Corporate America has a variety of names for them: the mobile employee, the remote employee, the work-at-home employee, the non-traditional office employee, etc. And then there are the names only used behind management's locked doors: the "soon-to-be-shitcanned" employee, the "marked" employee, the "invisible" employee, the "unproductive" employee, etc. Make no mistake about it: In today's workplace, absence does not make the heart grow fonder, it makes it grow suspicious. But I'm getting ahead of my snarky-ass self.
Until a few weeks ago I was an invisible employee at BFC (Big Freakin' Company), where over 50 percent of U.S. knowledge workers -- aka desk jockeys -- work from home. My boss and all of my colleagues are work-at-homers. I was the sole West Coaster; everybody else was either within a couple of hours of Grand Central or in Raleigh, N.C. The time zone difference generally meant I attended many virtual meetings and conference calls in my jammies (or less if I was feeling particularly subversive) and was usually half asleep until 9 a.m. when I generally took a nap and started over. Sounds heavenly, doesn't it?
There's no doubt that working in the boxers or bra and panty set of your choice is a pretty sweet way or working, along with the myriads of reasons that are enumerated for us in hundreds of blogs and articles about the 21st century workforce. The cons are just as plentiful and visible, but they fail to include the one reason why working from home will ultimately destroy the employee, the employee's family, and everyone within a two-mile radius, reducing them all to drooling zombies crawling naked through the effluvia of PCs, all-in-ones, phones, hard drives, cables and AC adapters.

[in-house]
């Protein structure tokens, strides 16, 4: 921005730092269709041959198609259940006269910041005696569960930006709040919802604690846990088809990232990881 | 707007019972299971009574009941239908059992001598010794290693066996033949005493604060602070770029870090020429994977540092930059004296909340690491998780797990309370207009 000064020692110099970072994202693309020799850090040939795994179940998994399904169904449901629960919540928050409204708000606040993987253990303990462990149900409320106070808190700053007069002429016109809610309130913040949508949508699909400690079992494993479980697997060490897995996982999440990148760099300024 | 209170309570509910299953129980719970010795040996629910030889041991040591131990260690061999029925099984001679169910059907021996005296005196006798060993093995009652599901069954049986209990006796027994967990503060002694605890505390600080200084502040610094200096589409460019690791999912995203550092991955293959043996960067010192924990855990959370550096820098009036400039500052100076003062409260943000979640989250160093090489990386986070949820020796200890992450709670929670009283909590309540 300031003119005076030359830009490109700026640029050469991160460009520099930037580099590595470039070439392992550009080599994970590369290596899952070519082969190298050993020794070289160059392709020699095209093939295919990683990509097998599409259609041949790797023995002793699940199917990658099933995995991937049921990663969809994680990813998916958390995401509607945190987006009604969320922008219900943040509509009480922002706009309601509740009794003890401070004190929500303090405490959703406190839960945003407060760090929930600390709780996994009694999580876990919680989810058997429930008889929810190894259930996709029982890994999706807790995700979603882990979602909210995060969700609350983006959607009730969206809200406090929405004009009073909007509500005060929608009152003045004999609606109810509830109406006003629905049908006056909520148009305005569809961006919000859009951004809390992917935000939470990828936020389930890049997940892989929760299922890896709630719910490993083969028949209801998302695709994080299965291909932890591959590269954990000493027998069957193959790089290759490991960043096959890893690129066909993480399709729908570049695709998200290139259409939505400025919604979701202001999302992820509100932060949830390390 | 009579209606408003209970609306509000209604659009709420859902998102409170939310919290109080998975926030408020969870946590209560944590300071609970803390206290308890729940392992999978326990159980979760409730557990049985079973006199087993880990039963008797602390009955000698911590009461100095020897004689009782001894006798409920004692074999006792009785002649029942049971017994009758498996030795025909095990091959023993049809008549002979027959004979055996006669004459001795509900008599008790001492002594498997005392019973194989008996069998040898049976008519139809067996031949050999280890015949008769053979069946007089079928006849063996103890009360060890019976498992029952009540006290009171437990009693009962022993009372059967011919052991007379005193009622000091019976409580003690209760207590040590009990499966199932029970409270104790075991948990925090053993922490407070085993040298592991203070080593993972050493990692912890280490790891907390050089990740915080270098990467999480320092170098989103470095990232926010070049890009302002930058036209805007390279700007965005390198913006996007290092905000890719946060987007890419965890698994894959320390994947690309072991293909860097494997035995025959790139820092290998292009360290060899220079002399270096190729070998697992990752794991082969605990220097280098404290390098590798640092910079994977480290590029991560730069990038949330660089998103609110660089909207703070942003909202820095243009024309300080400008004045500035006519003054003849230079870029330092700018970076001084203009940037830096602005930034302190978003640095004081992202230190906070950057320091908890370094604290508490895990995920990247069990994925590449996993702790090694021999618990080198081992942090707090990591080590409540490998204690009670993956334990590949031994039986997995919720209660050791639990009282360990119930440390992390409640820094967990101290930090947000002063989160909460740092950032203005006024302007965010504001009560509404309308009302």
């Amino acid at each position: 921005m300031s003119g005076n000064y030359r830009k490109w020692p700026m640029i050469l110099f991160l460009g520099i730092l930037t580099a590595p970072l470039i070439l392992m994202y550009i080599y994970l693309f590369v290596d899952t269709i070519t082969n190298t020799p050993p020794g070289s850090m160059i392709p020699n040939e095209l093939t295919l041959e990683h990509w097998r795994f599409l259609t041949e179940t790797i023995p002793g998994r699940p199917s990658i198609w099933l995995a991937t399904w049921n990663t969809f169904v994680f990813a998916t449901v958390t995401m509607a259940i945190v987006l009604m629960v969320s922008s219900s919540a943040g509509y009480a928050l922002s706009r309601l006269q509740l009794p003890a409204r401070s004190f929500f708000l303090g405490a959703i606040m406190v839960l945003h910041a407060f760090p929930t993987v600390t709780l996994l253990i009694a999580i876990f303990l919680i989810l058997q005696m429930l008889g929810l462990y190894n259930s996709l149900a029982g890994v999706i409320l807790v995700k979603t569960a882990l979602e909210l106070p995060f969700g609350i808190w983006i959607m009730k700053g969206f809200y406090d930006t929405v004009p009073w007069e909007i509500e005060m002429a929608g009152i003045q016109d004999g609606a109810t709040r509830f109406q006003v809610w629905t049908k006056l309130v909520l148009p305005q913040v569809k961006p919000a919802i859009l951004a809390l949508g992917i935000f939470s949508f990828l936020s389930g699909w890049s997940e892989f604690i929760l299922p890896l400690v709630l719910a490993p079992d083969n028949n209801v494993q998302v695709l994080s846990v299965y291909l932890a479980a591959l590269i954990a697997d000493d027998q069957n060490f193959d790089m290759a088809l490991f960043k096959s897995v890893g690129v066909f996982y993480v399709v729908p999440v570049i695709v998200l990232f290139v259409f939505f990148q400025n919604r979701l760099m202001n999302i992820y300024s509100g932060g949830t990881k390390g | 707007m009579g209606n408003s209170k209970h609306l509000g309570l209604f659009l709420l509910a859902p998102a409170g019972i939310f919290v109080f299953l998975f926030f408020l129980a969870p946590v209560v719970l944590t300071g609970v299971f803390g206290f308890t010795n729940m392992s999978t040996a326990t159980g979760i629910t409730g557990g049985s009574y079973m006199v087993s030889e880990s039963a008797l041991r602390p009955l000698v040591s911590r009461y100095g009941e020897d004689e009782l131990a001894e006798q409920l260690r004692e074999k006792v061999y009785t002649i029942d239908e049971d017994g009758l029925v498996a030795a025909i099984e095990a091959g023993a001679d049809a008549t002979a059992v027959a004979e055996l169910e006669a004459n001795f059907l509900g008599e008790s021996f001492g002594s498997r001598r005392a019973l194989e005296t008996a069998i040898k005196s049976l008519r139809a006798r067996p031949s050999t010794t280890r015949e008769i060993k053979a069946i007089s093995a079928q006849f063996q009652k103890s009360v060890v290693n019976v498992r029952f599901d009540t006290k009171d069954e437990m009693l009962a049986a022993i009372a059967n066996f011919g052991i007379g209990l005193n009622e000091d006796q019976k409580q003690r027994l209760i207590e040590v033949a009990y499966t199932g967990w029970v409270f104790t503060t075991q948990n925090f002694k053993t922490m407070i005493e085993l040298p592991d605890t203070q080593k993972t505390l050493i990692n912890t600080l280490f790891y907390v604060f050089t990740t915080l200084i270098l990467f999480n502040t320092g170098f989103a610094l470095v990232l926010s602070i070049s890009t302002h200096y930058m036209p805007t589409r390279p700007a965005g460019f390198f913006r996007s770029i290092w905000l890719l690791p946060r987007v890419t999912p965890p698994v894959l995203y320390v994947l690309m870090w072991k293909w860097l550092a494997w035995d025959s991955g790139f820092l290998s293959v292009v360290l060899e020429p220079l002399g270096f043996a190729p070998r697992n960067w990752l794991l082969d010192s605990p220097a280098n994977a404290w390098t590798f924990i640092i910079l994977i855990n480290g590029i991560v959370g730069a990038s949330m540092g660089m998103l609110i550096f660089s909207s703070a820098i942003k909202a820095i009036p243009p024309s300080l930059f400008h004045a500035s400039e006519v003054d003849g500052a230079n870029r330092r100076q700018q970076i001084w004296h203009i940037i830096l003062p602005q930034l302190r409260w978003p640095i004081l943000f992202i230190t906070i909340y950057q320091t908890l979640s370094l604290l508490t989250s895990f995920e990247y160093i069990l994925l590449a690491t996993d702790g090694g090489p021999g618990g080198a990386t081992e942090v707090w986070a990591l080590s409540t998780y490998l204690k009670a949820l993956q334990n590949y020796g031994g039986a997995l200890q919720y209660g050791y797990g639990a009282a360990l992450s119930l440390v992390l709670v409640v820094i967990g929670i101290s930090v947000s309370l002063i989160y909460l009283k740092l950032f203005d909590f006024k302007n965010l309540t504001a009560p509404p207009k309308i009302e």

(Warning: It may look to be a matter of semantics, but once you start peeling it back you'll see... everything is just a matter of semantics.)
"Work" at "home" is an oxymoron that carries profound psychological implications. Unlike "family vacation" and "police intelligence" -- cute, oxy-moronic phrases just for fun -- "work at home" generates the kind of cognitive dissonance that can cause a nine-to-fiver's mind to come unglued. Unlike the popular corporate aphorism "work/life balance," which implies that "work" and "life" are two completely different things and a balance must be achieved between the two for sanity to prevail, "work at (or from) home" implies that work and home, as places, are the same thing.
We're used to the idea that there are things that you do at work, and there are things that you do at home: You generally do not go to work in your boxers, listen to Pandora in the office, or have the TV on low in the background. At home you avoid working on spreadsheets, PowerPoint presentations and expense reports. In fact, the "home" PC may not be equipped with many of the same applications as "work" PC. (Thanks to The Cloud, it's a moot issue where that app may reside anymore, which further melds work and home.)
Physically speaking, when "work" and "home" are the same thing, you can't go to work. Nor can you come home. It's all just one big gelatinous pot of simmering anxiety. There's no more peck on the cheek or "have a nice day" as the worker leaves the comforts of home to go toil in the salt mines. Nor is there any "Hi honey I'm home!" greeting while loosening the tie and admiring your partner's new lingerie.
Even if your home office is the former in-law unit over the garage, even if you put on a suit and tie just to climb the stairs to your lonely cell, even if you get in your car, drive around the block and park on the street... ultimately there is no amount of artifice you can build to disguise the fact that your bedroom is just a stone's throw away from your office. You'll come to realize that home is not only where the heart is, it is now home to the heartburn, the heart attack, and the heartless behavior of cutthroat corporate politics as well. There's no place left to hide and there's no escape.